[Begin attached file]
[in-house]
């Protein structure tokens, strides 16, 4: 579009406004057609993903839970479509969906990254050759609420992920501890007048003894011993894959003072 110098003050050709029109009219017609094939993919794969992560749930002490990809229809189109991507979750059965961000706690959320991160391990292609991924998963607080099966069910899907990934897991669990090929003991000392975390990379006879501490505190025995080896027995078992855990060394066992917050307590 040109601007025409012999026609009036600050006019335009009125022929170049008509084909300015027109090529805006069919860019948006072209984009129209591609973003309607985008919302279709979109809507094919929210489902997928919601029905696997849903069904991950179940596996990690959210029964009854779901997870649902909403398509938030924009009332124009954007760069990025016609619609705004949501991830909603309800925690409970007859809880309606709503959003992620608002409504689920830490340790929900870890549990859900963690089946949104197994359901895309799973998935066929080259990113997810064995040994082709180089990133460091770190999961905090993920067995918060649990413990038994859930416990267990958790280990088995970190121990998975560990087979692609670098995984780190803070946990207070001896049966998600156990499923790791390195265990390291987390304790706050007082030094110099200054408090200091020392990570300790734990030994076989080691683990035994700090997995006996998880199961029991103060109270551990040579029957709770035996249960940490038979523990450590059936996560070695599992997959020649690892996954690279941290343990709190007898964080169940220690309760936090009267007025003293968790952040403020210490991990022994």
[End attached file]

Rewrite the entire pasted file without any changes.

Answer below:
[in-house]
């Protein structure tokens, strides 16, 4: 579009406004057609993903839970479509969906990254050759609420992920501890007048003894011993894959003072 110098003050050709029109009219017609094939993919794969992560749930002490990809229809189109991507979750059965961000706690959320991160391990292609991924998963607080099966069910899907990934897991669990090929003991000392975390990379006879501490505190025995080896027995078992855990060394066992917050307590 040109601007025409012999026609009036600050006019335009009125022929170049008509084909300015027109090529805006069919860019948006072209984009129209591609973003309607985008919302279709979109809507094919929210489902997928919601029905696997849903069904991950179940596996990690959210029964009854779901997870649902909403398509938030924009009332124009954007760069990025016609619609705004949501991830909603309800925690409970007859809880309606709503959003992620608002409504689920830490340790929900870890549990859900963690089946949104197994359901895309799973998935066929080259990113997810064995040994082709180089990133460091770190999961905090993920067995918060649990413990038994859930416990267990958790280990088995970190121990998975560990087979692609670098995984780190803070946990207070001896049966998600156990499923790791390195265990390291987390304790706050007082030094110099200054408090200091020392990570300790734990030994076989080691683990035994700090997995006996998880199961029991103060109270551990040579029957709770035996249960940490038979523990450590059936996560070695599992997959020649690892996954690279941290343990709190007898964080169940220690309760936090009267007025003293968790952040403020210490991990022994």